Stand up for the facts!

Our only agenda is to publish the truth so you can be an informed participant in democracy.
We need your help.

More Info

I would like to contribute

Chris Nichols
By Chris Nichols January 17, 2019

Gavin Newsom proposes ‘down payment’ on universal healthcare in California

"Guaranteed health care for all."

That's the promise Gov. Gavin Newsom made repeatedly on the campaign trail.

Newsom's campaign website was more specific:

"As Governor, he will ensure California residents have universal access to healthcare, regardless of their ability to pay, pre-existing conditions, or immigration status."

Creating a system where all California residents have health coverage and access, also known as universal healthcare, is a tall order.

When the newly-inaugurated Democratic governor unveiled several budget proposals on the topic last week, we decided to examine whether they move his pledge forward on our Newsom-Meter and, if so, by how much.

Here's what we found:

Expanding coverage for undocumented Californians

In his budget, Newsom proposed expanding Medi-Cal coverage to an estimated 138,000 young undocumented adults in the state, ages 19 to 25. That plan would cost a projected $260 million and go into effect in July if approved by the Legislature.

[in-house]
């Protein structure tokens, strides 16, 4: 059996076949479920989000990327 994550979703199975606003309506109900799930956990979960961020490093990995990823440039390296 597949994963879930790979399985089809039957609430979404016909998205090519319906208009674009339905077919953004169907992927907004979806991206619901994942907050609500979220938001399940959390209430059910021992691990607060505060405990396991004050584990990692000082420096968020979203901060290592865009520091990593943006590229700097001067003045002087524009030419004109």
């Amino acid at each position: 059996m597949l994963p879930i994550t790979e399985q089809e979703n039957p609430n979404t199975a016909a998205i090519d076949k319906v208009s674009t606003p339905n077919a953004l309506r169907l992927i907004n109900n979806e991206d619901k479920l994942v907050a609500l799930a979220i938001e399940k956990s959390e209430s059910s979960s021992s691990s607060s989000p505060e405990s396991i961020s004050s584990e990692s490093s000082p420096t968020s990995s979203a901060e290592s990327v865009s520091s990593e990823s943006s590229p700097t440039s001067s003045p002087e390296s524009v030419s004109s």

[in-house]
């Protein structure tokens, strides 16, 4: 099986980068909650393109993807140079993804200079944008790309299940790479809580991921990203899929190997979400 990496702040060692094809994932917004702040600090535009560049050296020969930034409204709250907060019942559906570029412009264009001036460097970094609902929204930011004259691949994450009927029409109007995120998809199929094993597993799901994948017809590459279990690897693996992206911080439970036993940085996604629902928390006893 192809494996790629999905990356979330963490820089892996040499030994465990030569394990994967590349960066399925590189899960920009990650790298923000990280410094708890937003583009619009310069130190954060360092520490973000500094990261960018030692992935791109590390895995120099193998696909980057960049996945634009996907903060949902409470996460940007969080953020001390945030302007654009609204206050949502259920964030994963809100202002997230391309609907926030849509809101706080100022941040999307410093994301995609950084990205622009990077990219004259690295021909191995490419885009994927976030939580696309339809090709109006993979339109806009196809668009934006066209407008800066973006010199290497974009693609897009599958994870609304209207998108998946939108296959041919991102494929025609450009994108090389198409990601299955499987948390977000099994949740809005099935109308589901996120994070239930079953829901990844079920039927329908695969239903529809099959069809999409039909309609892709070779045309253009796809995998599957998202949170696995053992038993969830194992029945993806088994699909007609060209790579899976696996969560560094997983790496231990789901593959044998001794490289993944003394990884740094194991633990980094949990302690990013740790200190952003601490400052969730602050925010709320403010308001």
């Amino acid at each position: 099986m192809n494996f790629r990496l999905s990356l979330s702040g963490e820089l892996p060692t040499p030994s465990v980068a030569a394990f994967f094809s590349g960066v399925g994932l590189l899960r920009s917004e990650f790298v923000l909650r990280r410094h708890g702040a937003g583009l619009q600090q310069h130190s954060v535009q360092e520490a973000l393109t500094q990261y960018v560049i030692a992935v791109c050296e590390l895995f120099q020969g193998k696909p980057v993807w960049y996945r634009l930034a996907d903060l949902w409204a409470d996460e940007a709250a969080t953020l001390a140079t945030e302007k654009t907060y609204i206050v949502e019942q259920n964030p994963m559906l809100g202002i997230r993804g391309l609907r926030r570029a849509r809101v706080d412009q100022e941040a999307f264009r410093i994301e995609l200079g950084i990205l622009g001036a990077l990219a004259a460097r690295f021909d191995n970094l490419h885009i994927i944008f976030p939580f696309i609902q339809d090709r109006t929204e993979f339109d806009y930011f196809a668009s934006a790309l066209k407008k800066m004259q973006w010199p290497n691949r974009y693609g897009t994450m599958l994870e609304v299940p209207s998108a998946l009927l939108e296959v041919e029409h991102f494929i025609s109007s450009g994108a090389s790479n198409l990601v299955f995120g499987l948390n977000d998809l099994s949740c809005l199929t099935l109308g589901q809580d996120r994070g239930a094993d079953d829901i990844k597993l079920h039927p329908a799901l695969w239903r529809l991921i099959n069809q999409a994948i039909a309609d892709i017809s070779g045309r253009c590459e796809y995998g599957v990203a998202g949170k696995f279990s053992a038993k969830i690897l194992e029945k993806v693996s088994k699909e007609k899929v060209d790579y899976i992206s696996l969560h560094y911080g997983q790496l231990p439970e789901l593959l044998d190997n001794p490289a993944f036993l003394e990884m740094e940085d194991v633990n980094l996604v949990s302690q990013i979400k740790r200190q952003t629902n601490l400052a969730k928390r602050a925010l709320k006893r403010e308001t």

Medi-Cal already covers undocumented children living in the state.

California has greatly expanded health coverage in recent years, reducing its uninsured  rate from 17.2 percent in 2013 to a historic low of 7.4 percent in 2016.

But about half of those who remain uninsured are undocumented residents.

"We are approaching universal coverage for people that are eligible for coverage. Without addressing the undocumented issue, you won't get to universal coverage," Peter Lee, executive director of Covered California said on Capital Public Radio's Insight show this week.

Increased subsidies

Newsom's budget would also expand subsidies through Covered California, the state's health exchange, for low- and middle-income residents to enable more people to afford health insurance.

Specifically, the move would apply to households that earn between 400 and 600 percent of the federal poverty level, which was about $25,000 for a family of four last year. A family of four that makes 600 percent of the poverty level earns about $150,000 a year. The subsidies are provided on a sliding income scale.

Funds to pay for the increased subsidies would come from Newsom's plan for a California individual mandate, or penalty imposed for not having health care. The Legislature would need to approve a state mandate.